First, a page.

Tuesday, July 23, 2024

Government Removes Buyback Option From NHIMA

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Minister of Labour and Social Security Brenda Tembatamba announced the removal of the buyback option under the National Health Insurance Scheme (NHIMA).

Ms Tambatamba says the buyback policy, which was introduced in 2020 and waived the waiting period that was required for members of the scheme to access services has been removed due to the high cost implications on NHIMA.

The Minister, who was delivering a Ministerial statement in Parliament, explained that whilst the introduction of the buyback policy was well intended, a large number of members from the informal sector opted to pay premiums only when sick and in urgent need of medical services, as some even required expensive medical procedures including cancer treatment, which in some cases cost as high as K8,000 per member.

“Despite the good intentions of the buyback programme, a large number of members from the informal sector only registered as members of the scheme when they were already sick. As a result, they would only pay the required average premium of K200 (which is K50 by 4 months) and then access all the services such as laboratory services, drugs and in some cases even very expensive services such as CT and MRI scans,” she noted.

She added that most of the members even stopped paying premiums once they received the medical service and only returned to pay the K200 premium arrears under the buyback option when they fall ill again.

Ms Tambatamba lamented that such practices are affecting the sustainability of NHIMA and feared that if continued, they may render NHIMA bankrupt as the trend proved that the number of claims so far exceeded the premiums received.

“The actuarial evaluation on scheme sustainability conducted, revealed that the surge in claims was mainly emanating from the buyback option clause which was prevalent in the informal sector. The actuarial study also revealed that if the same trajectory is maintained, the scheme will run bankrupt. The removal of this option is primarily to save the fund from bankruptcy and from grinding to a halt under our watch,” she said.

Ms Tambatamba disclosed that the new approach which will be implemented in this regard is aimed at encouraging the informal sector and the public at large to pre- register their membership and to ensure that members’ contributions are consistent to avoid a repeat of the situation.

She that the Ministry has to this effect embarked on a rigorous sensitisation campaign on the need to contribute consistently and pre-register in order to access the health insurance services.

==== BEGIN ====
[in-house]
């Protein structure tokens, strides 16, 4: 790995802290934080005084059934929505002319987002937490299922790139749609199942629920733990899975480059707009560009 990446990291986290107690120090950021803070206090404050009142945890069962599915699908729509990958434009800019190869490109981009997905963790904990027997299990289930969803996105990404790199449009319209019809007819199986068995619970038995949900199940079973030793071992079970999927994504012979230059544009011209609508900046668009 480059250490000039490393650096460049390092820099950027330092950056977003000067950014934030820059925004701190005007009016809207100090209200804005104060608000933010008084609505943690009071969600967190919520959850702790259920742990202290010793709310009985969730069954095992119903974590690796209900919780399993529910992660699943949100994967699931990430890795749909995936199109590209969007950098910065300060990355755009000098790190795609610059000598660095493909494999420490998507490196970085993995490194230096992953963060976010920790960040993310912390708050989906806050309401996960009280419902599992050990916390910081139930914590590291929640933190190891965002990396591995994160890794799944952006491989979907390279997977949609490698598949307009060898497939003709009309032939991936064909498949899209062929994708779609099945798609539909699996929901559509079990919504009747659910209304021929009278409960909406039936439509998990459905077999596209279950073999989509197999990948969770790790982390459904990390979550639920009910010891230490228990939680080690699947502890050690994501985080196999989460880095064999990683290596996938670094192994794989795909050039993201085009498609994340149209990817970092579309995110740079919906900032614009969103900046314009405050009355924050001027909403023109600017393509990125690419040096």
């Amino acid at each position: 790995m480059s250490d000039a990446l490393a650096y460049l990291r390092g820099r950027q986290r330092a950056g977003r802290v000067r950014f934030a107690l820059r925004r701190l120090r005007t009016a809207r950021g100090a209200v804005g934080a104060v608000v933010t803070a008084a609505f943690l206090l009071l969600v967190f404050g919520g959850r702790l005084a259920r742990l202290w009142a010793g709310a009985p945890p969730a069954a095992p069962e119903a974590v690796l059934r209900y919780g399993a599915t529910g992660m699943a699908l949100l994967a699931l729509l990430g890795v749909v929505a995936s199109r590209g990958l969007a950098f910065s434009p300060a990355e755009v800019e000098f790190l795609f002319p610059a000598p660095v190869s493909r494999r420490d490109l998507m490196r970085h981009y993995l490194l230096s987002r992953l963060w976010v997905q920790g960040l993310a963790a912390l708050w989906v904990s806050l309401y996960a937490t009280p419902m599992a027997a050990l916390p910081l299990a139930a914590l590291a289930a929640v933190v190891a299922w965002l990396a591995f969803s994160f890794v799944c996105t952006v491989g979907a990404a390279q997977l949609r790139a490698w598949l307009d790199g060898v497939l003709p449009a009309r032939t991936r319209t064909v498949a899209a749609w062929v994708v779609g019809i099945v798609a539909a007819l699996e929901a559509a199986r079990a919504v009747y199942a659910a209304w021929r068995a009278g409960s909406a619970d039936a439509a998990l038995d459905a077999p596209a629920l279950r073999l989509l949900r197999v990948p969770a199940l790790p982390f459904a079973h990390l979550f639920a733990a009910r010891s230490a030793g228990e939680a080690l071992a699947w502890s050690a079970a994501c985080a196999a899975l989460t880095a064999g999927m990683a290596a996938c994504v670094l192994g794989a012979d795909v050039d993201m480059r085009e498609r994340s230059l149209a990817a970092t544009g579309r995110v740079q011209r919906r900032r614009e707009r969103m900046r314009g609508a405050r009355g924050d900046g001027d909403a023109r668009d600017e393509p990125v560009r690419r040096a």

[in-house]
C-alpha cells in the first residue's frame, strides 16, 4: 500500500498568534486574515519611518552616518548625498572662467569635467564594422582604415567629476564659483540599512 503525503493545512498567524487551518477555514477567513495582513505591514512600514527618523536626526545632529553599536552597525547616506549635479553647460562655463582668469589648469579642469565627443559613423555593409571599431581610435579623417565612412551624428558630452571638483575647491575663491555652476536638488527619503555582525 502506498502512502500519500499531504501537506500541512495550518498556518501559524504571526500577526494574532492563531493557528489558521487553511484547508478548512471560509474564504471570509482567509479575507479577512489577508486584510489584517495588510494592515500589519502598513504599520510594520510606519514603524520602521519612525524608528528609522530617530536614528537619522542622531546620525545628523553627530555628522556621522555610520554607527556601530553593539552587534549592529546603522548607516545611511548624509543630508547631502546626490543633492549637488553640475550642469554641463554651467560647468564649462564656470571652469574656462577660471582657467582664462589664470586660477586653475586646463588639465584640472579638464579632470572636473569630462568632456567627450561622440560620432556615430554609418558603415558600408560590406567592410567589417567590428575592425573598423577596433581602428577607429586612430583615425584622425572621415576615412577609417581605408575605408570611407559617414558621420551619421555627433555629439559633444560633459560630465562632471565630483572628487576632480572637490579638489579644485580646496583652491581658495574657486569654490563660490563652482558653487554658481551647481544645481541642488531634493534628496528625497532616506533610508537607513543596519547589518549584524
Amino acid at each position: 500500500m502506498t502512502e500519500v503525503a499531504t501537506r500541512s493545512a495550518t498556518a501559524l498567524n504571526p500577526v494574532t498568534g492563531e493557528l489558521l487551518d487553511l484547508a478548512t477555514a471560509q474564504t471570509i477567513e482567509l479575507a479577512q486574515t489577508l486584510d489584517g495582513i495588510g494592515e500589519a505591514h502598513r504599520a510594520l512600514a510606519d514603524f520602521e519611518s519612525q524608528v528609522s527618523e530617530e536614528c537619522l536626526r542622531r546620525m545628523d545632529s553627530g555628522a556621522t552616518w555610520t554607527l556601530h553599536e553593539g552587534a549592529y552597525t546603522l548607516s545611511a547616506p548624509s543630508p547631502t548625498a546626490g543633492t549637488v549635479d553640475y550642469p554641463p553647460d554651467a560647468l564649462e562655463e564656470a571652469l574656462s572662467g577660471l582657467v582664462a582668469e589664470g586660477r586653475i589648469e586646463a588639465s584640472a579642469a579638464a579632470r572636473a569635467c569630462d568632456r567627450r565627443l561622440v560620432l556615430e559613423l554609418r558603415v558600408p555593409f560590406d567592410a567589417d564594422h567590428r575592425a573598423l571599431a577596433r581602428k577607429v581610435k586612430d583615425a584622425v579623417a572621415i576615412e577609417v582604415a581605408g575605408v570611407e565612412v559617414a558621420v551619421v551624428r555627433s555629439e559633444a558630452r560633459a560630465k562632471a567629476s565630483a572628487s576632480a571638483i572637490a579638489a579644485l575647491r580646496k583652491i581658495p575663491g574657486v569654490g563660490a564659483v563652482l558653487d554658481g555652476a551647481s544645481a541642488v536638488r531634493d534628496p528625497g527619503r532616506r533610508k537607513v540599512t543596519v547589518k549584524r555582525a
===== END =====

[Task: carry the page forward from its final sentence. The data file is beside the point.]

The National Health Insurance Scheme (NHIMA) was established by Act no. 2 of 2018 as a compulsory scheme to provide reliable health care financing for all Zambian citizens and legal residents, in line with the government’s agenda of bringing services closer to the people and ensuring Universal Health Coverage (UHC) agenda.

The buyback option enabled new members to register and pay their premiums in retrospect as a buy back of four months and immediately access necessary healthcare services.

Similarly, old members whose payment fell into arrears would also settle the arrears and immediately access necessary healthcare services as long as the arrears were within the four months period.

6 COMMENTS

  1. When Chitalu Chilufya rushed the NHIMA we expressed our concerns and one of them was about the sustainability of the scheme. Our worry wasn’t about claims but the heavy management. Is it true that the Director alone is on K300,000 basic salary? The behavior of the informal sector reflects what’s going on in the nation. Payments for goods and services are inconsistent. Suppliers and contractors sometimes wait for months to be paid and even then buyers and accountants want a share of the same money. How does NHIMA expect them to be consistent?

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  2. We have a free education policy in Zambia while there exists a compulsory insurance premium on healthcacre. What’s the point of being educated for free and die the next day because I can’t pay for the compulsory healthcare? Every meaningful life is hinged on health and education. But better health makes it easy to learn. This policy contradictory incongruence must be corrected.

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  3. My goodness, @Ayatollah and @My Zambia, do write nonsense.
    When you guys don’t know what you are talking, just keep quiet.

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    • This @blackman is a frustrated tired soul, offering no insightful commentary. If what some people write here doesn’t impress you, please just pass or catch another bus. Full of cowardice by dropping your usual alias pseudonym. Take courage. Be inclusive. Bal-ly will surely fix it all for you.
      Government won’t payoff or take care of Zambians who don’t contribute to NHIMA. Meaning if you don’t pay for your premium, no service. Your young ones receive free education without free healthcare. Enjoy your life.

  4. Most culprits are in the private health facilities. The NHIMA accredited healthcare providers most times defraud government. They stock the fire by providing inflated amounts when claiming from nhima for services.

  5. This was a risky venture from the beginning
    A few to pay for the many is one point ??
    you would also be surprised if you checked their monthly wage bill and running costs compared to the contributions.
    Also as someone pointed out FRAUD by over inflated claims etc

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